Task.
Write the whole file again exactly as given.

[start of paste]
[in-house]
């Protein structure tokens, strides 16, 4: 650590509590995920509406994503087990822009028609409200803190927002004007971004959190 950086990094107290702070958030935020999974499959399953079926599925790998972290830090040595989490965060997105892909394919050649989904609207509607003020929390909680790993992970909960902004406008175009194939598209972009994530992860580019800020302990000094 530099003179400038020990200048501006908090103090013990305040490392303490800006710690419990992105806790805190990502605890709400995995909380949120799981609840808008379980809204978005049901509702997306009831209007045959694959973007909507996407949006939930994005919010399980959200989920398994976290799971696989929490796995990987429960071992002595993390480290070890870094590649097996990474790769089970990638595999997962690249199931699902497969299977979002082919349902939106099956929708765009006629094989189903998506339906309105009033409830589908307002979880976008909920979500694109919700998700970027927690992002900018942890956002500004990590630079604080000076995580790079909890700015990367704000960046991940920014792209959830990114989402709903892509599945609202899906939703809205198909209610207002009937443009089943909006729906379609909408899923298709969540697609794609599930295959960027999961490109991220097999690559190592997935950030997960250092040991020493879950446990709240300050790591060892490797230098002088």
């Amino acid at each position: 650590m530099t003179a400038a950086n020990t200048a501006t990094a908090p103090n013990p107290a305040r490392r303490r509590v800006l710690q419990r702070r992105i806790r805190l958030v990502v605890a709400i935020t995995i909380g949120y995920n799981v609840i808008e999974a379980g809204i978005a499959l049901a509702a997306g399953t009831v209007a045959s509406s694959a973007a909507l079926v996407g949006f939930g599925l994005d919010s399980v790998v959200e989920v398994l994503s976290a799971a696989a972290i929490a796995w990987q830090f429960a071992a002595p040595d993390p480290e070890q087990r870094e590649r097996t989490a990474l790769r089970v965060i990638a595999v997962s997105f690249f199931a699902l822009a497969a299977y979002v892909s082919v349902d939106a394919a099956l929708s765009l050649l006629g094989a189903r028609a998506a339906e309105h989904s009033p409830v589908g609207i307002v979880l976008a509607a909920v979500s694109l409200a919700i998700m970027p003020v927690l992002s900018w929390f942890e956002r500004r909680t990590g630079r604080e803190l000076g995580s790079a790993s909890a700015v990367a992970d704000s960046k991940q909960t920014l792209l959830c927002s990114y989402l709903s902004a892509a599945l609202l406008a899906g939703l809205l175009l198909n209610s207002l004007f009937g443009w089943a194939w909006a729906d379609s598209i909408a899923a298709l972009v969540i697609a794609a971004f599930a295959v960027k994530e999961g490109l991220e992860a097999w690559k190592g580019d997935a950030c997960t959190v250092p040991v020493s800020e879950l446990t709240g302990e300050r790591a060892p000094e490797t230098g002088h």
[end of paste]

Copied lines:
[in-house]
């Protein structure tokens, strides 16, 4: 650590509590995920509406994503087990822009028609409200803190927002004007971004959190 950086990094107290702070958030935020999974499959399953079926599925790998972290830090040595989490965060997105892909394919050649989904609207509607003020929390909680790993992970909960902004406008175009194939598209972009994530992860580019800020302990000094 530099003179400038020990200048501006908090103090013990305040490392303490800006710690419990992105806790805190990502605890709400995995909380949120799981609840808008379980809204978005049901509702997306009831209007045959694959973007909507996407949006939930994005919010399980959200989920398994976290799971696989929490796995990987429960071992002595993390480290070890870094590649097996990474790769089970990638595999997962690249199931699902497969299977979002082919349902939106099956929708765009006629094989189903998506339906309105009033409830589908307002979880976008909920979500694109919700998700970027927690992002900018942890956002500004990590630079604080000076995580790079909890700015990367704000960046991940920014792209959830990114989402709903892509599945609202899906939703809205198909209610207002009937443009089943909006729906379609909408899923298709969540697609794609599930295959960027999961490109991220097999690559190592997935950030997960250092040991020493879950446990709240300050790591060892490797230098002088």
């Amino acid at each position: 650590m530099t003179a400038a950086n020990t200048a501006t990094a908090p103090n013990p107290a305040r490392r303490r509590v800006l710690q419990r702070r992105i806790r805190l958030v990502v605890a709400i935020t995995i909380g949120y995920n799981v609840i808008e999974a379980g809204i978005a499959l049901a509702a997306g399953t009831v209007a045959s509406s694959a973007a909507l079926v996407g949006f939930g599925l994005d919010s399980v790998v959200e989920v398994l994503s976290a799971a696989a972290i929490a796995w990987q830090f429960a071992a002595p040595d993390p480290e070890q087990r870094e590649r097996t989490a990474l790769r089970v965060i990638a595999v997962s997105f690249f199931a699902l822009a497969a299977y979002v892909s082919v349902d939106a394919a099956l929708s765009l050649l006629g094989a189903r028609a998506a339906e309105h989904s009033p409830v589908g609207i307002v979880l976008a509607a909920v979500s694109l409200a919700i998700m970027p003020v927690l992002s900018w929390f942890e956002r500004r909680t990590g630079r604080e803190l000076g995580s790079a790993s909890a700015v990367a992970d704000s960046k991940q909960t920014l792209l959830c927002s990114y989402l709903s902004a892509a599945l609202l406008a899906g939703l809205l175009l198909n209610s207002l004007f009937g443009w089943a194939w909006a729906d379609s598209i909408a899923a298709l972009v969540i697609a794609a971004f599930a295959v960027k994530e999961g490109l991220e992860a097999w690559k190592g580019d997935a950030c997960t959190v250092p040991v020493s800020e879950l446990t709240g302990e300050r790591a060892p000094e490797t230098g002088h």